Year in Review – Climate Change and the Construction Industry
Market Insight24 January 202224 January 2022
Key trends over the past year
In the past year we have seen a multitude of legal issues relating to climate change which are relevant for construction clients. In Australia, they include the following:
Companies are under growing pressure from a broad range of stakeholders including investors (both individual shareholders and institutional investors), consumers, counterparties, clients/principals and the general public to disclose and address the risks that may arise out of environmental, social and governance issues and in particular climate change. Companies are being called on to assess, identify and provide greater transparency and disclosure of their climate change risks and to put in place climate change strategies. Mark McVeigh v Retail Employees Superannuation Pty Limited NSD1333/2018 is an example of such climate activism and considered the adequacy of disclosures of climate related risks in an investment portfolio to investors. In this case the parties reached a settlement where the Australian pension fund agreed to incorporate metrics to assess climate change financial risks in its investment strategy and implement a net-zero by 2050 carbon footprint goal.
The second key trend is the increasing recourse to litigation by activists and other interested groups in relation to the assessment of the climate change impacts of projects. In Sharma by her litigation representative Sister Marie Brigid Arthur v Minister for the Environment  FCA 560, 8 young people filed a class action in the Federal Court to block an extension to a coal project that would allow the colliery to extract an additional 33 million tonnes of coal and would in turn result in 100 million tonnes of carbon dioxide being emitted into the air when that coal is burned. The court found that the Minister has a duty of care to the applicants to exercise her decision making powers in a manner that does not cause the children harm. Although the Minster’s duty of care was established, the Court declined to grant the injunction sought. Earlier in Gloucester Resources Limited v. Minister for Planning  NSWLEC 7 the Land and Environment Court confirmed the refusal to grant an authorization to commission an open- cut coal mine in New South Wales which proposed to produce 21 million tonnes of coal over a period of 16 years. The Land and Environment Court found that the project was not in the public interest after weighing the costs and benefits of the project, including the climate change impacts of the mine’s direct and indirect greenhouse gas emissions.
The third key trend is the increased regulatory scrutiny on corporate disclosures and directors’ climate change related duties and with it a shift by industry to report both in terms of mandatory and voluntary reporting frameworks in order to meet their obligations under various company laws. We have seen many companies adopting the TCFD reporting framework in order to ensure robust reporting. The Australian Securities & Investments Commission (ASIC) released a tranche of material last year which reiterates the need for listed companies to specifically report in respect of climate related matters in order to comply with their disclosure obligations and to also disclose relevant and useful climate related information to investors.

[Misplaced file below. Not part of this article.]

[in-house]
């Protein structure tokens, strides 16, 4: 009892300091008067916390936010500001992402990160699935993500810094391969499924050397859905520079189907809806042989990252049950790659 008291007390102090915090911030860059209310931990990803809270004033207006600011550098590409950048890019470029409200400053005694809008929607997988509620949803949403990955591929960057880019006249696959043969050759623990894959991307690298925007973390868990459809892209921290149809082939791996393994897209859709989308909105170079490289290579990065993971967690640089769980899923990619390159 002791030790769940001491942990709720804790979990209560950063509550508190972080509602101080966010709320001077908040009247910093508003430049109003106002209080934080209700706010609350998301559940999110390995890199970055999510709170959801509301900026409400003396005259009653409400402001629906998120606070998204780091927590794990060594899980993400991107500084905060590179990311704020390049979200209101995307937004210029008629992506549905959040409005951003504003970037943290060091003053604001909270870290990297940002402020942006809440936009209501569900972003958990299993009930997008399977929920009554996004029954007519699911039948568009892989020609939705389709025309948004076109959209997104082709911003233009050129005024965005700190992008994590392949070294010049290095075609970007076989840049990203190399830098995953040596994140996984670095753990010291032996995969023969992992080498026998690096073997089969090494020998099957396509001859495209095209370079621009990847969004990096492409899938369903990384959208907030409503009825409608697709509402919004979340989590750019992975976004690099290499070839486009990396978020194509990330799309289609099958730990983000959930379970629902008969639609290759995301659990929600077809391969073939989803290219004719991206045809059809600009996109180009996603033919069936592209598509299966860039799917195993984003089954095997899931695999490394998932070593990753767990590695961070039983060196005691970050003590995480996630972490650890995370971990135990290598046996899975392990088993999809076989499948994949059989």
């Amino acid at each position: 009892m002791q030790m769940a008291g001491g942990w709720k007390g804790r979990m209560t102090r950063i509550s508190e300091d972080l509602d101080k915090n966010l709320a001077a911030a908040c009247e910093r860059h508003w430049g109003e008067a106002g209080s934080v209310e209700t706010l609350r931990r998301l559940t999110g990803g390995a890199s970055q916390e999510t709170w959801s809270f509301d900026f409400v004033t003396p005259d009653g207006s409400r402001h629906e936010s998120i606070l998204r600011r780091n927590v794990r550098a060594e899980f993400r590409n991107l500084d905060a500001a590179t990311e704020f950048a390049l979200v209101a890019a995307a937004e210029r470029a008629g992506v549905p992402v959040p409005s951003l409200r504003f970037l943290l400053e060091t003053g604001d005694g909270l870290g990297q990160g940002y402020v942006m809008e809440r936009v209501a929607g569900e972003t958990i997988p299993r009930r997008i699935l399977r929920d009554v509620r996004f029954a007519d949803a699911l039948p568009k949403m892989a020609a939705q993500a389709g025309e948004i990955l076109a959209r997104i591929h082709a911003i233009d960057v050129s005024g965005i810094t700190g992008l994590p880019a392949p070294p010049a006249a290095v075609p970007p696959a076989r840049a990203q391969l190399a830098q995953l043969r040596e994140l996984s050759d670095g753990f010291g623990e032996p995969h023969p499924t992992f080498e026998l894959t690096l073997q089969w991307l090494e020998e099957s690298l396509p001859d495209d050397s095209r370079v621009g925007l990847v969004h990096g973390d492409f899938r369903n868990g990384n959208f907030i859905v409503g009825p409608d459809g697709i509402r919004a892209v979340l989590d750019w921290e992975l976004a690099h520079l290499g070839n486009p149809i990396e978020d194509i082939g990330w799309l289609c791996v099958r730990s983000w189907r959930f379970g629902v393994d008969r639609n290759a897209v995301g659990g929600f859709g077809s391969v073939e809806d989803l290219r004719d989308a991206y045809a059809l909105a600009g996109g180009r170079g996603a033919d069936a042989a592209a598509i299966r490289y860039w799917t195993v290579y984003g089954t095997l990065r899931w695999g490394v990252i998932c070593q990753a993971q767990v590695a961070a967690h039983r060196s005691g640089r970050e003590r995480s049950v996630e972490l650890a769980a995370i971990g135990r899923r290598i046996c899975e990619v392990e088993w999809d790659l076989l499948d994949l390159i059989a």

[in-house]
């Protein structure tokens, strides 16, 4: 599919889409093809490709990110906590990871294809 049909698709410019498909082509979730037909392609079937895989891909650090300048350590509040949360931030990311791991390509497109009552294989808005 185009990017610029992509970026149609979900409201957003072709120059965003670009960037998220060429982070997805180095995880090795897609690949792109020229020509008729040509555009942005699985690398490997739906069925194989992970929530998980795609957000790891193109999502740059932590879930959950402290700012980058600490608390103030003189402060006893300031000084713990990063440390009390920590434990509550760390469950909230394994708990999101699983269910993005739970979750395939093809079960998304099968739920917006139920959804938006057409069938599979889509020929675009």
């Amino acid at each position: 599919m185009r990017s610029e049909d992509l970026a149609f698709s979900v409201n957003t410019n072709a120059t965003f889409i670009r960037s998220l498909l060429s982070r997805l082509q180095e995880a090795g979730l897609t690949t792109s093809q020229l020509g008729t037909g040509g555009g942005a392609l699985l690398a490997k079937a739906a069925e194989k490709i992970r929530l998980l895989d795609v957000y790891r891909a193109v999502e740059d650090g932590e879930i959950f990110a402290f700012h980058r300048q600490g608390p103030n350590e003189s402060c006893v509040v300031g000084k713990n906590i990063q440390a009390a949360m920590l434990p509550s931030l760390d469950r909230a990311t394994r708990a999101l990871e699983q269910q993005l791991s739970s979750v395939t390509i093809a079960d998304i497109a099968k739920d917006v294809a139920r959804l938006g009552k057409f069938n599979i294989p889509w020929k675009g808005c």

The most notable trend, likely because of the pressure on companies to disclose information, is increased regulatory and judicial interest in “greenwashing”.
ASIC specifically requires climate-related disclosures to be included in a company’s operating and financial review under section 299A(1)(c) of the Corporations Act 2001 (Cth) (Corporations Act) where climate risk is a material issue that affects the company’s achievement of its financial performance.
Construction companies need to be particularly careful when making disclosures and commitments under this regime as they can give rise to liability risks where such commitments are considered misleading or deceptive under the Australian Consumer Law; Corporations Act and ASIC Act 2001 (Cth).
Potentially misleading disclosures and claims in the environmental or climate change sphere could be seen as ‘greenwashing’, a term which involves making an unsubstantiated or misleading claim about the environmental status of a business or the environmental benefits of a product, service, technology or company practice.
There are several aspects of a company’s climate reporting obligations which may give rise to allegations of greenwashing, including:
Climate-related disclosures: financial and other disclosures regarding exposure to climate related risks, opportunities and transitional or adaptation plans and timeframes;
Broad corporate goals and representations in relation to:
alignment with Paris Agreement goals;
achievement of net zero or other emissions reductions targets by a specified date; and
Green marketing: product, services and brand marketing which makes representations about products, supplies or practices being environmentally friendly, sustainable or ethical.
Companies and other businesses involved in unsubstantiated ‘greenwashing’ will contravene section 1041H of the Corporations Act which prohibits conductwhich is misleading or deceptive, or likely to mislead or deceive.